Well, better that than pity dances

I’m going through a lot of tango blog posts. I’ve been more worried about work and dancing than actually writing about it. Going through those posts, I found Sorin’s post about being rudely denied a dance. I mean, yes, it was honest. I’d rather have that than this (I haven’t invited her again). She was brutally honest. She spoke what she felt. I’d rather believe she respects you by telling you the truth than saying her feet hurt or whatever lame excuse you’ve heard before.

I find funny why people expect tango communities to be overly friendly. I mean, just look at the profiles of people that constitute them. Normally, they’re full of all-round ambitious persons that have devoted a lot of time and dedication to the dance. A lot of them have learned about the history, the music and spent countless hours thinking about technique and built their own philosophy to approach the dance. I’d rather have one great dance with someone every month than so so dances weekly. I mean it. I’m not saying you should expect rudeness, but you should not expect fairy-tale behavior from anyone.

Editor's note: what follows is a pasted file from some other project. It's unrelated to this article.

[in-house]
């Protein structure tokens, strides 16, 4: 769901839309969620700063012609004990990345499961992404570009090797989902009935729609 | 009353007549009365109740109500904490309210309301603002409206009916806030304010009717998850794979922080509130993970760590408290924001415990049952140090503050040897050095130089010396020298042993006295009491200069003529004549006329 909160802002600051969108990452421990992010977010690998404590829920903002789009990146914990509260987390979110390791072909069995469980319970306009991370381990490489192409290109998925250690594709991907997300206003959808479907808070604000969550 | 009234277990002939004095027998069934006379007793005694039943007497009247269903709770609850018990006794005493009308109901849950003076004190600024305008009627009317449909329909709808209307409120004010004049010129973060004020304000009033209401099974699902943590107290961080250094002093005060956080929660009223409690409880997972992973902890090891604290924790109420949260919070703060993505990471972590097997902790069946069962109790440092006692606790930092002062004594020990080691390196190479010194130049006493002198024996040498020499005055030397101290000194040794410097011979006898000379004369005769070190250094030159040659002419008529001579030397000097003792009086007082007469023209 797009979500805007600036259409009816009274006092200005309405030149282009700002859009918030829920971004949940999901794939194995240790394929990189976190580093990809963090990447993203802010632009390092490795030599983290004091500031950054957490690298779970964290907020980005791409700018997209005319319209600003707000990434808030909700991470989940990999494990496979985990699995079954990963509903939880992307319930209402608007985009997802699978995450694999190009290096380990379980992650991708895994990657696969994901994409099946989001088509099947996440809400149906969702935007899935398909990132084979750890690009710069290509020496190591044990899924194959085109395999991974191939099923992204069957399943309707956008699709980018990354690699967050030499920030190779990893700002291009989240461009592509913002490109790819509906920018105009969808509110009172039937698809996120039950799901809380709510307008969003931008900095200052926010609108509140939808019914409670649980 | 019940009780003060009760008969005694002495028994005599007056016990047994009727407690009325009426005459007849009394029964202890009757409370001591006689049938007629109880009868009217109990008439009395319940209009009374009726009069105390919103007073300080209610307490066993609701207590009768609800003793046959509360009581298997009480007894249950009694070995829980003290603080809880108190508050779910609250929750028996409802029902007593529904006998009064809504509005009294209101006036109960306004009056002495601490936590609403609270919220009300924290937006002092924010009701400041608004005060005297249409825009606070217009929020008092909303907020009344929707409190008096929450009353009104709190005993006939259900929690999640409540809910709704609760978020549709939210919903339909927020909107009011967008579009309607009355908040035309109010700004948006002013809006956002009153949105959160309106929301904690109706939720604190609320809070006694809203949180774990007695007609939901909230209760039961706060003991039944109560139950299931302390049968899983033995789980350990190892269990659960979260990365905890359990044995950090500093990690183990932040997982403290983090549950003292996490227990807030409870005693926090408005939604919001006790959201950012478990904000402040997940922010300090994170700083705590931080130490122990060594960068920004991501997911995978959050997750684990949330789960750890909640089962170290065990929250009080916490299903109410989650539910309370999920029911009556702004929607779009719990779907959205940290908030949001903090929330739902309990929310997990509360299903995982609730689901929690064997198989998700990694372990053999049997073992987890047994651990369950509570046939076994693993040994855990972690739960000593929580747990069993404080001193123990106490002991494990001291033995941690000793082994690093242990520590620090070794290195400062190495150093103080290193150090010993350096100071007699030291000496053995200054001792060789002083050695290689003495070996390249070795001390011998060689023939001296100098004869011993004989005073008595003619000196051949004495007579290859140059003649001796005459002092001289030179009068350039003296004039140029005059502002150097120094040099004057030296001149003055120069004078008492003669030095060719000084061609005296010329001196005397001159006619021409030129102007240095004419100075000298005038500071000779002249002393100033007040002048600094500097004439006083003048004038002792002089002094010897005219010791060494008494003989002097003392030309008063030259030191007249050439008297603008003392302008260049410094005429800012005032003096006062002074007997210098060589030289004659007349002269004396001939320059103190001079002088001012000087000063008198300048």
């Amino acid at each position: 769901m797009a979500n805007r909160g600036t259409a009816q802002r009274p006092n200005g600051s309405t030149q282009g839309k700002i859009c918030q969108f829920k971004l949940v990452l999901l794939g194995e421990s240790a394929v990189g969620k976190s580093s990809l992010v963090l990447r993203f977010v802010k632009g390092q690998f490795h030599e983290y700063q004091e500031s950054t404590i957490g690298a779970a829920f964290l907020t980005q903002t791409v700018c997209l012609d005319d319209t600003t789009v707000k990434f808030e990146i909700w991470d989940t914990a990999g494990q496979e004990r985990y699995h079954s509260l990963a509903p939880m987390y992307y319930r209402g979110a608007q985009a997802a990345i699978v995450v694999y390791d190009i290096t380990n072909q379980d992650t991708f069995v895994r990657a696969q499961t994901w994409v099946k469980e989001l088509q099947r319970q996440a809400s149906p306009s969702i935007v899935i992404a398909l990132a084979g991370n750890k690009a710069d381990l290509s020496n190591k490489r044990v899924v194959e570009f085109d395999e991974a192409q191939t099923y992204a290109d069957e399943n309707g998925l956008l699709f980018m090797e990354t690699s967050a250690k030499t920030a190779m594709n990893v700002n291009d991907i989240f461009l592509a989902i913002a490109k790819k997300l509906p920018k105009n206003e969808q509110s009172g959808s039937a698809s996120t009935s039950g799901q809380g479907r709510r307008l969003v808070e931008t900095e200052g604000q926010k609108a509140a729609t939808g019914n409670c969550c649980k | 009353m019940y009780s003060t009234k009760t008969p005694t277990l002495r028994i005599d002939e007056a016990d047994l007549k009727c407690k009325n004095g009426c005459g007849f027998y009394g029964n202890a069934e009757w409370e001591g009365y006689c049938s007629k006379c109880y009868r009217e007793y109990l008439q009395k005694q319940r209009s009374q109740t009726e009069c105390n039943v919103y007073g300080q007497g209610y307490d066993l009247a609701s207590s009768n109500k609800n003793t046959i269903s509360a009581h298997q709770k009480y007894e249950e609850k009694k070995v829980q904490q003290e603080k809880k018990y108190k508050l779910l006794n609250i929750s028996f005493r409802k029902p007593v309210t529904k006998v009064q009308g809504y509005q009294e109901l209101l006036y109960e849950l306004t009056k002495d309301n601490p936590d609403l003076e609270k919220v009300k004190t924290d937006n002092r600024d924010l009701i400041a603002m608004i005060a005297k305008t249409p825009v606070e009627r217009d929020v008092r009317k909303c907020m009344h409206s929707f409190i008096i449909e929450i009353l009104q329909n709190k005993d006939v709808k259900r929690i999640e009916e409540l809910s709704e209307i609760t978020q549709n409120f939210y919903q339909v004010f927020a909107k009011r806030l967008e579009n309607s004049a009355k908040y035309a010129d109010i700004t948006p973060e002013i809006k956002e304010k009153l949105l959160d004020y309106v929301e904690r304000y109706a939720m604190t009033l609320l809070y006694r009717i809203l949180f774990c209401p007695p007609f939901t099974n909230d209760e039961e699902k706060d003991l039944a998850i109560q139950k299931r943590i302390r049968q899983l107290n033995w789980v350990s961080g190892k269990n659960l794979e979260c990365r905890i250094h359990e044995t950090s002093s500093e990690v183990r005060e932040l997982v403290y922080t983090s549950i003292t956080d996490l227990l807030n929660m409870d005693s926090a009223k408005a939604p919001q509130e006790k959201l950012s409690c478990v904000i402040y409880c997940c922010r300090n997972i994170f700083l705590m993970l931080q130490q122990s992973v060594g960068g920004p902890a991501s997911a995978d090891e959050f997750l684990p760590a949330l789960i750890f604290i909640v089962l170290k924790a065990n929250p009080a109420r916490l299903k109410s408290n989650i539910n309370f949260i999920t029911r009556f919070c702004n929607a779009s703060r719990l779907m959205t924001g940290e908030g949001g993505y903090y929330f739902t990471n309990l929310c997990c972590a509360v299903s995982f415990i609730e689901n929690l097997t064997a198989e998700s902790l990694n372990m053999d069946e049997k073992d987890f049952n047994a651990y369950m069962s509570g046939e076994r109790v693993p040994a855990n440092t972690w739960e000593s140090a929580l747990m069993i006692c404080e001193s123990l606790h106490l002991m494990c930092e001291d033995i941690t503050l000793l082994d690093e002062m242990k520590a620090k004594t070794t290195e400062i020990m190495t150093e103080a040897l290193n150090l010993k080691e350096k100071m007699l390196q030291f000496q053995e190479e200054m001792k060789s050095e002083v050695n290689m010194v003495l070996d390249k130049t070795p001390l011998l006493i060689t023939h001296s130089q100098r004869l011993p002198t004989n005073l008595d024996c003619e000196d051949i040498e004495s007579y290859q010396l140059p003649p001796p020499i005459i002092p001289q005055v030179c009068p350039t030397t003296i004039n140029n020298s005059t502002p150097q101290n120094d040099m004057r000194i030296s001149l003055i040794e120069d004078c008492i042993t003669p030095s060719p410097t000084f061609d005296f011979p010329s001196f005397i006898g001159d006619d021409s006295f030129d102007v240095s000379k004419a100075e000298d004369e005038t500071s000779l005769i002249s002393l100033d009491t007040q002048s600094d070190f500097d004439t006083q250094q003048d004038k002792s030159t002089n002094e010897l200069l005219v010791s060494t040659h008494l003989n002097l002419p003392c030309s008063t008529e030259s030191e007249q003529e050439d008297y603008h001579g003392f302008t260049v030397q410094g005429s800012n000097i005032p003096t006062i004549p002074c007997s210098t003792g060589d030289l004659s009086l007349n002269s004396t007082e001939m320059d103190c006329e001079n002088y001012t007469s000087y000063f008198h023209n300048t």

One of the biggest attractions of tango to me is getting close to my native background while being in US. I am originally from a country where people speak a lot more from the heart, less chit chat and even less bothering endeavors such as being “nice” or “pleasant” on demand. I expect people to be sincere to me at a milonga and I’d rather have someone tell me I suck to them than pity dances. I also expect any follower that dances with me to be in the right mindset. When one dances, one should put toda la carne en el assador.


1 comment

  1. stilllifeinbuenosaires

    Which tango community do you dance in TP? Just curious, as I assume every community has a different personality.

    I don’t know which state I’ll return to in the U.S., but I look forward to getting the experience of an American milonga.


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